A Different Perspective on Autism Awareness Month

As April began, I was filled with anxiety, excitement, and eagerness to start and complete all the things I wanted to do. When April 2 came, I read a few blogs parents of children with autism posted. I have to say, a few stuck with me that I wanted to share, regardless of if you, as the reader, are a parent or professional, in the autism world. The one today may seem a bit harsh as you begin to read it, but I think by the end, you will see her perspective.

Kim Stagliano is raising three young ladies with autism spectrum disorders, between the ages of 15-21. She talks about the reality of autism that is mostly not mentioned in the feel-good stories that are reported most of the time that point to autism breakthroughs or special things individuals with autism can do. As the author of “All I can Handle: I’m No Mother Teresa,” she talks about life raising her three daughters. I have this book and am looking forward to reading it cover to cover in the near future.

The best advice Kim gives in her article is to make a difference in someone’s life who has autism…whether that is inviting a child to a play date, birthday party, volunteering your time or energy to help at a local center that works with children with autism, or being a friend to a parent who has a child with autism…there are no little jobs in the autism field. Each and every one make a difference.

In a Different Key: The Story of Autism Book Summary

In January, I had the opportunity to go to a book signing at Millsaps College for In A Different Key: The Story of Autism. I met the authors of the book, John Donvan and Caren Zucker, but the highlight for me was meeting Donald Triplett from Forest, Mississippi. Donald was the first person in the world to receive an autism diagnosis. He was diagnosed by Leo Kanner at Johns Hopkins in 1942, becoming “Case 1” in Kanner’s research. Donald grew up in Forest, under the protection of his family and community. He is now 82 years old. When I met Donald at Millsaps College in Jackson, his brother and a number of his church members had made the trip for the book signing in support of Donald.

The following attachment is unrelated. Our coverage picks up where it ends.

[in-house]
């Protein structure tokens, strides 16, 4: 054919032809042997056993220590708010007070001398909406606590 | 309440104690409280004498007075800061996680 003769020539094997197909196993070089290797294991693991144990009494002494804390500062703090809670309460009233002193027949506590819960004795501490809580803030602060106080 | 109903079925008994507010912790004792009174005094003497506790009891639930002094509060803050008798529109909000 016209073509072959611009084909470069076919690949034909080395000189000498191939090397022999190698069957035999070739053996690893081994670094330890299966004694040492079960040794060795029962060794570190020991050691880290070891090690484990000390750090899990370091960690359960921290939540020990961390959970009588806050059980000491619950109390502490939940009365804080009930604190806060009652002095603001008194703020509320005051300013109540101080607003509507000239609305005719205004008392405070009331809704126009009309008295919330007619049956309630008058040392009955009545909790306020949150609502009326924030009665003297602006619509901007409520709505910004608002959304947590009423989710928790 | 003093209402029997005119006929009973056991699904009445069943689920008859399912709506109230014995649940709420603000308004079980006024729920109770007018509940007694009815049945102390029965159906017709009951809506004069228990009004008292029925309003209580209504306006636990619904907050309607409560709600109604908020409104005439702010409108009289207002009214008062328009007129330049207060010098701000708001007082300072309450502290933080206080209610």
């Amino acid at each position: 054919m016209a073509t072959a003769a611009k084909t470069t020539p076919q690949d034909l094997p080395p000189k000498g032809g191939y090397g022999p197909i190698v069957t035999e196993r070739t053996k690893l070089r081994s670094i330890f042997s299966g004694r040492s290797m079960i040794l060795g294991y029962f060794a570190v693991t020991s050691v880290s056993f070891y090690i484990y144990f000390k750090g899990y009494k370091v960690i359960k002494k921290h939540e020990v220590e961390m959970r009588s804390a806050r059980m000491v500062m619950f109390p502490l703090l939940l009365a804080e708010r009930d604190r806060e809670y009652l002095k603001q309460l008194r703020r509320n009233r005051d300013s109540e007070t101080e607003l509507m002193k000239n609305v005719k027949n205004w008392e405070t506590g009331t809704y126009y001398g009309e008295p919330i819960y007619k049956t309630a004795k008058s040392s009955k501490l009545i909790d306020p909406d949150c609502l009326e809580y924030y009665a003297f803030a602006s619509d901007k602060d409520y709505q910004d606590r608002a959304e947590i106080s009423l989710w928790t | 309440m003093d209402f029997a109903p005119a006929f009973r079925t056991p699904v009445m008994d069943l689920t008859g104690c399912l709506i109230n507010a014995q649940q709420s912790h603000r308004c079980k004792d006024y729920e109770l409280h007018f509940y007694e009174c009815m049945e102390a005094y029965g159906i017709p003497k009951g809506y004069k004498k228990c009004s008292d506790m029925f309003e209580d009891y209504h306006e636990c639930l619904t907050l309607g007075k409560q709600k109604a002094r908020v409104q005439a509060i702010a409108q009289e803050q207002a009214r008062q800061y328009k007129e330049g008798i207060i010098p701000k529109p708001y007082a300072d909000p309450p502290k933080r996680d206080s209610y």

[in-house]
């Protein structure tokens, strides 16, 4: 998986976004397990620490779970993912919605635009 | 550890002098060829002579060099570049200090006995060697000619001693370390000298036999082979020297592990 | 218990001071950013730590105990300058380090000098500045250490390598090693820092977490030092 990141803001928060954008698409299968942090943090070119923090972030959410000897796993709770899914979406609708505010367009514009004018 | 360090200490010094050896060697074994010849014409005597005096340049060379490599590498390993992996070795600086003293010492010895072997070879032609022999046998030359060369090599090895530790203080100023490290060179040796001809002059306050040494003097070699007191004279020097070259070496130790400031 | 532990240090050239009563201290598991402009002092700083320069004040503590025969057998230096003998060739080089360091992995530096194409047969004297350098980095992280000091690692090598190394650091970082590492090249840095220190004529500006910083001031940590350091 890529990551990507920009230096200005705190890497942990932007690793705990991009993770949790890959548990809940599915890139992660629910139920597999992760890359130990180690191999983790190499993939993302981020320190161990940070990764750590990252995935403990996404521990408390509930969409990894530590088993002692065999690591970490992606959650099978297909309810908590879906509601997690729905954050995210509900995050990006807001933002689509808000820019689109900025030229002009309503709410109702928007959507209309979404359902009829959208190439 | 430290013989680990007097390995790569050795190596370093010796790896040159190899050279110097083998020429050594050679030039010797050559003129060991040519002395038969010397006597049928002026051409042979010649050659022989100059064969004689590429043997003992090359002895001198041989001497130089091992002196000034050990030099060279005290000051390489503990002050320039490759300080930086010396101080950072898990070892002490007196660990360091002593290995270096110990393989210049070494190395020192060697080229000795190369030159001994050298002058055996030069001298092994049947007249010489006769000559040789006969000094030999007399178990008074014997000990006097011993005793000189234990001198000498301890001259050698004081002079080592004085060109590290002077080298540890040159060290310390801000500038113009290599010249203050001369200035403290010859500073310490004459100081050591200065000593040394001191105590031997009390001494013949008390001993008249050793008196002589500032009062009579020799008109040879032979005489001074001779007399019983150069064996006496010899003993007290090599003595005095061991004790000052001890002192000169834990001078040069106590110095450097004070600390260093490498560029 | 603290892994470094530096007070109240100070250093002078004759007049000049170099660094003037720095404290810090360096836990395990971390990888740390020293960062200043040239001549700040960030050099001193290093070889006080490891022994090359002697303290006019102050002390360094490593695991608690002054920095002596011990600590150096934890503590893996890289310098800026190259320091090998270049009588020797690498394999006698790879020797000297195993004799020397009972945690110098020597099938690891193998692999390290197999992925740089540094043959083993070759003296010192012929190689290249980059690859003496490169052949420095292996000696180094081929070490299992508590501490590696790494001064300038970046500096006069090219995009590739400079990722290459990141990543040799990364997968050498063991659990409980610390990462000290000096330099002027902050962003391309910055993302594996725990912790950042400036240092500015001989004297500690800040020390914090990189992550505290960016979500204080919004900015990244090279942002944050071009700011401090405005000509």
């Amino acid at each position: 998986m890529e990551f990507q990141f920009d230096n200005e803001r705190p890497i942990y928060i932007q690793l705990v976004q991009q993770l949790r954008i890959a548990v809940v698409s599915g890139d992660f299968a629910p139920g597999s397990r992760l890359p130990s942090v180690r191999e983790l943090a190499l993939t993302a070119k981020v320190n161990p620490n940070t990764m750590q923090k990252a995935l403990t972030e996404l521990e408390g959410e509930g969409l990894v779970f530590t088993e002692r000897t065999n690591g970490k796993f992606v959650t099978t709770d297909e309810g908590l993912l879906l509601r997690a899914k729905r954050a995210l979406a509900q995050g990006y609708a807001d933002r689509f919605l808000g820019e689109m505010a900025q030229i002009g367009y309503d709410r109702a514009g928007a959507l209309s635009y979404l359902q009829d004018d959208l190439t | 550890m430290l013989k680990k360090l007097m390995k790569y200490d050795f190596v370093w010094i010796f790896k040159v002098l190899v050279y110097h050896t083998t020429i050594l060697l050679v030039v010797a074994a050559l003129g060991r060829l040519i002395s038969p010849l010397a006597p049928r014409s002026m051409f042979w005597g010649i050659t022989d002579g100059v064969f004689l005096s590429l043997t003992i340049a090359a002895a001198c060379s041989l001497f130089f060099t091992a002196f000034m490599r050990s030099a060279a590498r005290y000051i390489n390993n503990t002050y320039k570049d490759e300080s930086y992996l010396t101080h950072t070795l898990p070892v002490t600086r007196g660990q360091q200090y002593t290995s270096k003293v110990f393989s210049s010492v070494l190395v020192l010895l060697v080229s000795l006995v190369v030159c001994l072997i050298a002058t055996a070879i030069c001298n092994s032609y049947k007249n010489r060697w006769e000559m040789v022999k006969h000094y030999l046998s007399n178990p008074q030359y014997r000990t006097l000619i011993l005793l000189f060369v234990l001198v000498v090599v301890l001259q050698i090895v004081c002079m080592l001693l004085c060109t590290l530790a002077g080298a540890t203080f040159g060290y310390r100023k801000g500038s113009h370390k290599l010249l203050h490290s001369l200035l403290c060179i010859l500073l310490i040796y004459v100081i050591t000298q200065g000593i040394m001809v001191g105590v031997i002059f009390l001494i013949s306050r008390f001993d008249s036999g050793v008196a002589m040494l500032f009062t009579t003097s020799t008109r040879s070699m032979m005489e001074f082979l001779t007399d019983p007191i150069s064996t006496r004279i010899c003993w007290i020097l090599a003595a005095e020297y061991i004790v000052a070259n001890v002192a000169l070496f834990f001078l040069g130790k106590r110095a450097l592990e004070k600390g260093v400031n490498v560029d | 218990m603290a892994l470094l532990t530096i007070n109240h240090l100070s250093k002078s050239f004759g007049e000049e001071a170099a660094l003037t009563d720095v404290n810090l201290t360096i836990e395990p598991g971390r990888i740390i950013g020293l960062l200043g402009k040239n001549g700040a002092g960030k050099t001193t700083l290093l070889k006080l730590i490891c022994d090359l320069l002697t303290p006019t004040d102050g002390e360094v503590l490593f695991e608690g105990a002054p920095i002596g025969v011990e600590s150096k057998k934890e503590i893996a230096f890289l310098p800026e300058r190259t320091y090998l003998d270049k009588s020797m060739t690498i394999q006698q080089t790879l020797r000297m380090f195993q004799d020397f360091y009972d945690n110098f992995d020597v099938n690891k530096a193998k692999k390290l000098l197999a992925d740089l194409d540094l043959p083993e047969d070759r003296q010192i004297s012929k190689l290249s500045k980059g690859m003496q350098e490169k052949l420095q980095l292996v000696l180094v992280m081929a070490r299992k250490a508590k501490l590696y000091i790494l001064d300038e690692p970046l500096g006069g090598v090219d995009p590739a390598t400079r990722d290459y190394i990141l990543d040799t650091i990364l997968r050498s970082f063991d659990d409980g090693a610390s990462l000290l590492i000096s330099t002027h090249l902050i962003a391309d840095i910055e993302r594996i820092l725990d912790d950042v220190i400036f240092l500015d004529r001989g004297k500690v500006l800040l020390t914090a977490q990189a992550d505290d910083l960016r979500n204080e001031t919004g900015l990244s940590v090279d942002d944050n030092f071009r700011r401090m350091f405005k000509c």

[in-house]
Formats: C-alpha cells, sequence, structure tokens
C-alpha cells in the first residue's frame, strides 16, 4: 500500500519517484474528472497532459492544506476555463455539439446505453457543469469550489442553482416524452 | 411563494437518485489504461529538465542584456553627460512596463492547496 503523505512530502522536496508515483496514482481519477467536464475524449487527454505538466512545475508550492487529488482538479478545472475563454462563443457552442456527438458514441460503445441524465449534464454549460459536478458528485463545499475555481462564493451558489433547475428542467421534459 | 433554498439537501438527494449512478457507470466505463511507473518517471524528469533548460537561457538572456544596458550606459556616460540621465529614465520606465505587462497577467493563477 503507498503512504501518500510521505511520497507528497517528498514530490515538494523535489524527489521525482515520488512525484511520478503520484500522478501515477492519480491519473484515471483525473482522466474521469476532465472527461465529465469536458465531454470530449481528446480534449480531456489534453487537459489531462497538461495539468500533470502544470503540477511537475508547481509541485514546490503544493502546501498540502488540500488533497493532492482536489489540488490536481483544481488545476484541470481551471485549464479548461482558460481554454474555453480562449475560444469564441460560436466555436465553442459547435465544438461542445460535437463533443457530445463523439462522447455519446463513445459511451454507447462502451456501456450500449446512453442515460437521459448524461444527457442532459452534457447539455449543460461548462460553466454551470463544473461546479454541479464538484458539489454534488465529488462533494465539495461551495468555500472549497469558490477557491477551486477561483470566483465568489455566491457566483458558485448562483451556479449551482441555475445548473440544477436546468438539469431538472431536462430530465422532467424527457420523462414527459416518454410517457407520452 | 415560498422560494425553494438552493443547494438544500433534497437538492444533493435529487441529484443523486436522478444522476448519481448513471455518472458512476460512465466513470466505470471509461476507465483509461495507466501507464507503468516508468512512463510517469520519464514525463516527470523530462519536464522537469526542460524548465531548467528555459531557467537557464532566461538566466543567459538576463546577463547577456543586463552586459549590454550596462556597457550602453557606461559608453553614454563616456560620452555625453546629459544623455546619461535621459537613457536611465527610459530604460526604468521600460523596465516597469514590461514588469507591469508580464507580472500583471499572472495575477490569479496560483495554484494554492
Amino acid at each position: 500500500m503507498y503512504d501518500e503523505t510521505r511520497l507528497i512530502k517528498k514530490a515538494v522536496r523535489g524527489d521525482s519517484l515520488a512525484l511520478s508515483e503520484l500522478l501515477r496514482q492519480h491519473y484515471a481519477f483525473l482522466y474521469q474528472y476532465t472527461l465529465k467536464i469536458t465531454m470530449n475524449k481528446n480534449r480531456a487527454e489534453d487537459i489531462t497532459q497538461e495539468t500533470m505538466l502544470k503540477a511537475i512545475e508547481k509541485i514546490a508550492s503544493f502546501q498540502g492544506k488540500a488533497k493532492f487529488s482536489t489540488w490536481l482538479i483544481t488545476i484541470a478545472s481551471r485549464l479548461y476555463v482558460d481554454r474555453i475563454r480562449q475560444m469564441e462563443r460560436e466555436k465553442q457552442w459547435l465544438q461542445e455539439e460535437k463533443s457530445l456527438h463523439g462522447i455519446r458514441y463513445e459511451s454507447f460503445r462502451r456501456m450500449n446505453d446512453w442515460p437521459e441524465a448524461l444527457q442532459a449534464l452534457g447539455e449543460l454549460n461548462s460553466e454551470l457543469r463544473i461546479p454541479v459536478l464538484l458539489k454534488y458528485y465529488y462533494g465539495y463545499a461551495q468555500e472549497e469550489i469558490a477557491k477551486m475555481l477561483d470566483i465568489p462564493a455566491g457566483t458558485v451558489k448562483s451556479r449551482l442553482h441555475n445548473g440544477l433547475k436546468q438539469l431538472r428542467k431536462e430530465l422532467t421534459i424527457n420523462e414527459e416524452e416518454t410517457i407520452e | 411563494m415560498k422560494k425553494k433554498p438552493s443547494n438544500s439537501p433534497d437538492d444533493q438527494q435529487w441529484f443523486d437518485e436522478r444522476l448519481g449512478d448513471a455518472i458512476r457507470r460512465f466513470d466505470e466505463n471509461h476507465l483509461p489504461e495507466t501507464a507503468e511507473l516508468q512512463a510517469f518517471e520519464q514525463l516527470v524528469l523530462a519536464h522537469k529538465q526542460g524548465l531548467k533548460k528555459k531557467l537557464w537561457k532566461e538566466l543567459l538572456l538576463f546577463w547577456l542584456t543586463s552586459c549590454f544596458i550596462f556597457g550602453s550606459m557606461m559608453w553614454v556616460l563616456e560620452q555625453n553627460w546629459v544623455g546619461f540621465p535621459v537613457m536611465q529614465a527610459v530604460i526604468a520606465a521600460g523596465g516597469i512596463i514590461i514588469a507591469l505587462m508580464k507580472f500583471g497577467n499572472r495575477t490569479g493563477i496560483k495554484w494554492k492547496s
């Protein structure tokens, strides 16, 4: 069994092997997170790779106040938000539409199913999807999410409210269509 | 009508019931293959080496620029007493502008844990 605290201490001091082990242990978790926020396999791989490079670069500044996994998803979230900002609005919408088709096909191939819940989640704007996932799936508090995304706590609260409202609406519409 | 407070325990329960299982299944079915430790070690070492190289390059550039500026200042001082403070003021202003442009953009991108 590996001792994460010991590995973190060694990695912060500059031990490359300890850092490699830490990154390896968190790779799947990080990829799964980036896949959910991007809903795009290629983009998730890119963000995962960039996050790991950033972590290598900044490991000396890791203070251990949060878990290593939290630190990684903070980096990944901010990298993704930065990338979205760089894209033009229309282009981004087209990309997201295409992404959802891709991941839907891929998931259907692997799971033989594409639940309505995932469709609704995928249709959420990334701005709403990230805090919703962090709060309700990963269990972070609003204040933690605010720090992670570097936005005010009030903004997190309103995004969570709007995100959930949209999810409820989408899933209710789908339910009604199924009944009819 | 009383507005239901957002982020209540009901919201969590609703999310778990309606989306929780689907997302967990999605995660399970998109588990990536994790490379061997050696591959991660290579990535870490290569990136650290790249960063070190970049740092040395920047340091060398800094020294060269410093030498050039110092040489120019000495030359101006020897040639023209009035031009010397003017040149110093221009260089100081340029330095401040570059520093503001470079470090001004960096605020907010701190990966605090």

In A Different Key describes the life of Donald Triplett but it also does much more than that. It outlines a comprehensive history of autism as a diagnosis. All of the well known names in autism and their stories are there: Hans Asperger, Ovar Lovaas, Eric Schopler (founder of TEACCH), Temple Grandin, Lorna Wing, etc. The field of autism has a complex and divisive history. In A Different Key explains how these differences came about, from professionals to grassroots efforts by parents desperate for services for their children to theories about vaccines, causes of autism, and treatment successes and failures.

In 1942 and for a long time after, most children diagnosed with autism or childhood schizophrenia lived out their lives in institutions. Donald Triplett’s life was unique in that he was raised in the small town of Forest, Mississippi by well-connected parents and a community that came together to look out for him. His story is interesting for anyone touched by autism. I’m so excited that I got to meet Donald and get him to sign my copy of In A Different Key. While I was waiting to get my book signed, I heard someone say that they would get “Uncle Donald’s” autograph at church on Sunday back in Forest.

*This post has been written by a guest author, Lisa Gerard. Lisa Gerard has been a special education teacher at Madison Avenue Elementary in Madison, MS for the past nine years. During this time she has been awarded Madison Avenue Teacher of the Year (2011), Jackson Metro Area Teacher of the Year (2015) and the Arts Advocacy Award from the Mississippi Alliance for Arts Education (2015) for her efforts at integrating the arts into the special education curriculum at Madison Avenue. Lisa is currently finishing her Master’s degree in Special Education with a focus in Autism. She has done contract work in the past for Jackson Autism Center.